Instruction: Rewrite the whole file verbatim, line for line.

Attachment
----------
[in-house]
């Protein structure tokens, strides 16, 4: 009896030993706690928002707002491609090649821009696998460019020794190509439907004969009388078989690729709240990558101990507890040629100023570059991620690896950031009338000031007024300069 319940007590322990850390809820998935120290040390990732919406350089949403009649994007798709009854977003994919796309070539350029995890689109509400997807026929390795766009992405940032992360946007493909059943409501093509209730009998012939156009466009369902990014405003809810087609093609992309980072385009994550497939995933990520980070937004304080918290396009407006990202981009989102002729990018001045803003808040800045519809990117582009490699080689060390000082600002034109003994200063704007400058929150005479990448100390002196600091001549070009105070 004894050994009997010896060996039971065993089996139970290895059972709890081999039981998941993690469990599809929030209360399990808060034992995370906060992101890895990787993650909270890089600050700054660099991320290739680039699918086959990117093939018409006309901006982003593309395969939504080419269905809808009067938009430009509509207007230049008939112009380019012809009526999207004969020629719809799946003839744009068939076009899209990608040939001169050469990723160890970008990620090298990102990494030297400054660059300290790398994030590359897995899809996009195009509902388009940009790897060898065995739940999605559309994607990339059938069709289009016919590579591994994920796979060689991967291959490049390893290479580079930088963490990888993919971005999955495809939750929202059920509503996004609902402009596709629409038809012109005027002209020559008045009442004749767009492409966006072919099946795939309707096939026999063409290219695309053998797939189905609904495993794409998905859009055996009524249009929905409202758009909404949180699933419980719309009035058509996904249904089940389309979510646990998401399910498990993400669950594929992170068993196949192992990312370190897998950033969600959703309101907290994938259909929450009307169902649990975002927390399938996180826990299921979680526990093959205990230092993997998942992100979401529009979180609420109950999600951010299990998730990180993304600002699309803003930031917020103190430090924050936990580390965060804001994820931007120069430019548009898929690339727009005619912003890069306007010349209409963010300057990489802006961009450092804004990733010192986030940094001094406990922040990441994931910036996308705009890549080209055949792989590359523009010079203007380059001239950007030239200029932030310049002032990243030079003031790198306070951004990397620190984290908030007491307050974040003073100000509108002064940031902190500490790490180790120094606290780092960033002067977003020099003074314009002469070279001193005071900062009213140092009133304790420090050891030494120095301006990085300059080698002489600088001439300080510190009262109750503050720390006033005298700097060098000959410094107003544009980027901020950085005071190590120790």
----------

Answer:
[in-house]
């Protein structure tokens, strides 16, 4: 009896030993706690928002707002491609090649821009696998460019020794190509439907004969009388078989690729709240990558101990507890040629100023570059991620690896950031009338000031007024300069 319940007590322990850390809820998935120290040390990732919406350089949403009649994007798709009854977003994919796309070539350029995890689109509400997807026929390795766009992405940032992360946007493909059943409501093509209730009998012939156009466009369902990014405003809810087609093609992309980072385009994550497939995933990520980070937004304080918290396009407006990202981009989102002729990018001045803003808040800045519809990117582009490699080689060390000082600002034109003994200063704007400058929150005479990448100390002196600091001549070009105070 004894050994009997010896060996039971065993089996139970290895059972709890081999039981998941993690469990599809929030209360399990808060034992995370906060992101890895990787993650909270890089600050700054660099991320290739680039699918086959990117093939018409006309901006982003593309395969939504080419269905809808009067938009430009509509207007230049008939112009380019012809009526999207004969020629719809799946003839744009068939076009899209990608040939001169050469990723160890970008990620090298990102990494030297400054660059300290790398994030590359897995899809996009195009509902388009940009790897060898065995739940999605559309994607990339059938069709289009016919590579591994994920796979060689991967291959490049390893290479580079930088963490990888993919971005999955495809939750929202059920509503996004609902402009596709629409038809012109005027002209020559008045009442004749767009492409966006072919099946795939309707096939026999063409290219695309053998797939189905609904495993794409998905859009055996009524249009929905409202758009909404949180699933419980719309009035058509996904249904089940389309979510646990998401399910498990993400669950594929992170068993196949192992990312370190897998950033969600959703309101907290994938259909929450009307169902649990975002927390399938996180826990299921979680526990093959205990230092993997998942992100979401529009979180609420109950999600951010299990998730990180993304600002699309803003930031917020103190430090924050936990580390965060804001994820931007120069430019548009898929690339727009005619912003890069306007010349209409963010300057990489802006961009450092804004990733010192986030940094001094406990922040990441994931910036996308705009890549080209055949792989590359523009010079203007380059001239950007030239200029932030310049002032990243030079003031790198306070951004990397620190984290908030007491307050974040003073100000509108002064940031902190500490790490180790120094606290780092960033002067977003020099003074314009002469070279001193005071900062009213140092009133304790420090050891030494120095301006990085300059080698002489600088001439300080510190009262109750503050720390006033005298700097060098000959410094107003544009980027901020950085005071190590120790």